The art in “JoJo’s” is much cleaner than some of Araki’s other works but his penchant for extreme characters poses, special effects, and dense panels is always present. Araki also seems to relish in really tough looking guy characters with really really odd clothes. A mixture of theatrical almost glam rock or stage show style mixed with thrift store hipness (and in the case of Polnareff) the occasional super 80s mullet, or long shaggy rock star hair is the norm for this particular run of “JoJo’s.” Take our main character Jotaro for example: Japanese gang style coat and pants – check, common gang-style police looking hat – check, chains all over (?!) – check, and then penny loafers with no socks?! Bizarre adventures in fashion certainly go along with bizarre adventures in the plot.
Even more of a hallmark than crazy fashion in “JoJo’s” are the Stand battles. The main reason this series was turned into fighting games are the numerous battles which take place from chapter to chapter. Like most shonen adventure titles, “JoJo’s Bizarre Adventure” is about cool fighters striking at each other in combat that attempts to the previous battle. This series delivers all the action and craziness that Araki can muster, as each Stand battles in its own unique way, and each Stand user is as different and varied in their character design as their crazy powers. From the super fast force of Jotaro’s Stand, Star Platinum, to the villainous scarab Stand that takes peoples tongues, the fight scenes explode across the page in ways that newer fans of battle manga may recognize, and can now learn where some of their favorite manga creators got their influences. Surely Araki was influenced by Tetsuo Hara of “Fist of the North Star,” but he in turn influenced the creators of “Yu-Gi-Oh!” and “Shaman King.”
I am very interested in how Viz handles the numerous band names and musical personalities that Araki names in his book. In the games and publications before, this publication, many of the names such as Vanilla Ice, Abdul (as in Paula Abdul) and others have been changed to avoid possible copyright infringement and lawsuits. So far Abdul has been changed but Viz asserts that Araki actually wrote Avdol originally. Dio and the Reo Speedwagon foundation have been left intact, which is heartening for future volumes. The only thing I am curious about is the substitution of symbols like #*! for swearing, as opposed to just writing out the word. I haven’t seen the original art, so I don’t know if that is how it was intended. If Viz has edited this for content, it seems like an odd editorial decision. Jojo’s is definitely a teen+ manga and I doubt the words that are substituted are any worse than in teen oriented anime or what is during prime time television.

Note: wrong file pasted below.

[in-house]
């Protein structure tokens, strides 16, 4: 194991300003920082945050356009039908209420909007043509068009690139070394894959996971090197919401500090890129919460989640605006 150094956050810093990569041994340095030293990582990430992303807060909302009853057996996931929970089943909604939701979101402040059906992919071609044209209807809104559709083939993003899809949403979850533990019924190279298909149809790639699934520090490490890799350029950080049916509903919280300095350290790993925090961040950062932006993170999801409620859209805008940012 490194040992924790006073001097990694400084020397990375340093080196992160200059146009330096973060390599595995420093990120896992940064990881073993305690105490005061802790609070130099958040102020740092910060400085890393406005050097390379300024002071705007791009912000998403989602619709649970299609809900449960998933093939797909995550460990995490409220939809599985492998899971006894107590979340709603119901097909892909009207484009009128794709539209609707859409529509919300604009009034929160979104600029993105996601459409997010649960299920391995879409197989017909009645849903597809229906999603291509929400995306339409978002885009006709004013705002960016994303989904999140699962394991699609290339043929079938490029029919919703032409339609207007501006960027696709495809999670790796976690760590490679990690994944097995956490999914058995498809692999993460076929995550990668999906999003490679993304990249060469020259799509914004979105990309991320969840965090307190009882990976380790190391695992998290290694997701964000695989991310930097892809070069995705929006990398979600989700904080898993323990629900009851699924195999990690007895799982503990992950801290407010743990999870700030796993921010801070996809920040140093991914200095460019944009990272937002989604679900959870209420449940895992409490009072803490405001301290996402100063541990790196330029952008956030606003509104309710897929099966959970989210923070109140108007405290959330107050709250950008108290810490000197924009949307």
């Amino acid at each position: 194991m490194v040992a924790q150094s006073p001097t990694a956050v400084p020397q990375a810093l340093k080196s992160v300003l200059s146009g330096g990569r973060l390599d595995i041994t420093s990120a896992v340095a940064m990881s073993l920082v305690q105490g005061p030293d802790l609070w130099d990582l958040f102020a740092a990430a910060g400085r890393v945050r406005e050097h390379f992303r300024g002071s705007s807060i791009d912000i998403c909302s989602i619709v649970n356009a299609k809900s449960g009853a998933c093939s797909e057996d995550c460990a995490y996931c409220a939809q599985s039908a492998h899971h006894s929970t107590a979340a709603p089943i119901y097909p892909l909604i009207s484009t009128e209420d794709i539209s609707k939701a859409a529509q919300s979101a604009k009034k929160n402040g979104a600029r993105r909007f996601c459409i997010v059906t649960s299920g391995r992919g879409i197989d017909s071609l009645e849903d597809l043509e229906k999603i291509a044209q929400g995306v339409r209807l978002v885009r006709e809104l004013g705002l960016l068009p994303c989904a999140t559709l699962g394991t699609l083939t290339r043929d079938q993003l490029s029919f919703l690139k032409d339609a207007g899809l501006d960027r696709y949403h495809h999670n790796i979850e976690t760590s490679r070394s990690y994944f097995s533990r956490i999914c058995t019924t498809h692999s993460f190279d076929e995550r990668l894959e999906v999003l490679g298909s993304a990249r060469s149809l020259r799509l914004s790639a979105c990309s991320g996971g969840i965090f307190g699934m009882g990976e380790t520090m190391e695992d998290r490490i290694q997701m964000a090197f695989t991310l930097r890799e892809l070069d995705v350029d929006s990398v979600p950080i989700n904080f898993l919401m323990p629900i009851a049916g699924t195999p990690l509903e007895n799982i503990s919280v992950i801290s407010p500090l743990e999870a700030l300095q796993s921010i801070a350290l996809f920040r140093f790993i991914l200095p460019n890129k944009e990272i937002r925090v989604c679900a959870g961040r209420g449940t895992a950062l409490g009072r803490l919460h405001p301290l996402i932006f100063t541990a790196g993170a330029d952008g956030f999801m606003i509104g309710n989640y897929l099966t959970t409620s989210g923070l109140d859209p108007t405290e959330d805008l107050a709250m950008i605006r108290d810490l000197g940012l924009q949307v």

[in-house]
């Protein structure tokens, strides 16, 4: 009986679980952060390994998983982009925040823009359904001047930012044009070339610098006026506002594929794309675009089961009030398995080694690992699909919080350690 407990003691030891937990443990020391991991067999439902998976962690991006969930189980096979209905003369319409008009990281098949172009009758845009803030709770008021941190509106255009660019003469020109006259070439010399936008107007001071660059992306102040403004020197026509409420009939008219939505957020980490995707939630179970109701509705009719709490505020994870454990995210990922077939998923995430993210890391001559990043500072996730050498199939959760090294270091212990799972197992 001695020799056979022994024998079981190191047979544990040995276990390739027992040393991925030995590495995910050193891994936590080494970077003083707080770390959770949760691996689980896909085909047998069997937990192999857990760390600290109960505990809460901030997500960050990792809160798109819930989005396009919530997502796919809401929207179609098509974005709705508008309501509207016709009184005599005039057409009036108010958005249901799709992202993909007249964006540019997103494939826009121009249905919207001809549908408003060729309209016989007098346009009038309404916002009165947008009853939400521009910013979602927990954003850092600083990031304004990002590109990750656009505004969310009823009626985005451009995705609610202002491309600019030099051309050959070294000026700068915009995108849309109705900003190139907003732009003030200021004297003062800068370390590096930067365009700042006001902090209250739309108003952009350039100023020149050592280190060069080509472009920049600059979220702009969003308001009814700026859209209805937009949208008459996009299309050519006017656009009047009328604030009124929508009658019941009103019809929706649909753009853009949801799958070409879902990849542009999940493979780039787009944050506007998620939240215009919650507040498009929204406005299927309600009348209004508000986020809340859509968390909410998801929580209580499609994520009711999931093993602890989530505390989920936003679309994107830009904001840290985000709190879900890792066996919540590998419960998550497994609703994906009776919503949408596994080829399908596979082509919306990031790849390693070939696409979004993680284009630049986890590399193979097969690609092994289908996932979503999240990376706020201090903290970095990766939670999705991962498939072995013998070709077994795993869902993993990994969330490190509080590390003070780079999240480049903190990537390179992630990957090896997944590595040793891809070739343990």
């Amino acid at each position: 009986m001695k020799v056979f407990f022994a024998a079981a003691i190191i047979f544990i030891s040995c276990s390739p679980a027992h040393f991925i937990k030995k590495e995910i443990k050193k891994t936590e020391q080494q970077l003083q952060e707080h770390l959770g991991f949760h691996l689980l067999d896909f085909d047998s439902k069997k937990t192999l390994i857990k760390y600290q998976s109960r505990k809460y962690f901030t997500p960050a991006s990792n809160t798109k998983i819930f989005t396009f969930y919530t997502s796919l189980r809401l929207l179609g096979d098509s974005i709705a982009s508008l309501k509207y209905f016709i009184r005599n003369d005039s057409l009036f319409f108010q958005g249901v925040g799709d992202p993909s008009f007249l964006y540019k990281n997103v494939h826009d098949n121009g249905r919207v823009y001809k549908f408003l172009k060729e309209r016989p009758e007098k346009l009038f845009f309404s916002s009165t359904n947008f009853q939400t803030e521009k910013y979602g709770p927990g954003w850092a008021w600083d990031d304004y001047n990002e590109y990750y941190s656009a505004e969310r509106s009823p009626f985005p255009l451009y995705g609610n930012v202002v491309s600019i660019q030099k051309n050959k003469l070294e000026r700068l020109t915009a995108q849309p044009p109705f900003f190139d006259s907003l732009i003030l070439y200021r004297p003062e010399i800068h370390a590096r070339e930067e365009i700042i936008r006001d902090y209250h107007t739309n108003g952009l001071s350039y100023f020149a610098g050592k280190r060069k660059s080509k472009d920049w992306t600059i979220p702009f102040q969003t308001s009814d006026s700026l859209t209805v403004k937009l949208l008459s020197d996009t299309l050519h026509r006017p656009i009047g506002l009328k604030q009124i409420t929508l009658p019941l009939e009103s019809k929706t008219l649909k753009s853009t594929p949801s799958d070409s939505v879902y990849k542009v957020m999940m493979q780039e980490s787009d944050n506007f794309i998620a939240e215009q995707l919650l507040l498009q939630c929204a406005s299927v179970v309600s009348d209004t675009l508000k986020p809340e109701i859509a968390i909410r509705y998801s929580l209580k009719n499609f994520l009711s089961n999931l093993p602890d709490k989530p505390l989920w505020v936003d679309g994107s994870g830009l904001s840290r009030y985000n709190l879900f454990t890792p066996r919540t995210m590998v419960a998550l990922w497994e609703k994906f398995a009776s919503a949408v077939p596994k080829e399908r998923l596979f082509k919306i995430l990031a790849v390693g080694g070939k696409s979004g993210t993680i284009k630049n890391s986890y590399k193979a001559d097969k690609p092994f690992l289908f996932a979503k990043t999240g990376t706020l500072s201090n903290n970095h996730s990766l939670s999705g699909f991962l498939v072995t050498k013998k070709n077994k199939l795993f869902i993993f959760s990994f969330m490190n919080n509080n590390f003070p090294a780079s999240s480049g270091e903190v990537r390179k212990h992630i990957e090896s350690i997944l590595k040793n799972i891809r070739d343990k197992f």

Fans of battle manga looking for a new series (or new to the US) should look no further than “JoJo’s Bizarre Adventure.” Although this particular series started in 1989, it still is a fun action title with some great scenes and tough guys with insane fashion choices sure to fuel some interesting crews at cosplay conventions. Fans of comics looking to get in to manga may enjoy some of the action and weirdness that rivals a lot of older DC and Marvel comics, when each super villain was weirder than the next, and super heroes were trying to branch out with their own unique schtick, for better or worse.
I’m excited to see where the manga leads, even though I may spoil it by completing my set of Super Techno Arts DVDs (which contain this series and the prologue series). I can’t wait to have more of the series in my hand and I hope that other readers join me for more Bizarre Adventures here on Manga Island. Next time on Manga Island, it’s my year in review including new manga, the highlights of the year, and who I think will be the movers and shakers across the Island in 2006. Have a great holiday weekend from myself and the rest of the Island, give thanks for friends family, and our publishers here and in the East for a wonderful manga filled season.
Volume 1 (the series is over 60 volumes in Japan, this on starting at the end of volume12)
Rating Teen+ (Older teen) for violence and adult themes
Tony Salvaggio has been a fan of anime and manga from an early age. He has been an animator in the video games industry and is currently co-writing an original graphic novel for Tokyopop, PSY-COMM Volume 1 is out RIGHT NOW!!. He regularly hosts anime and Japanese related shows in Austin and his passion for all things anime and manga related is only excelled by his quest to become King of the Monsters.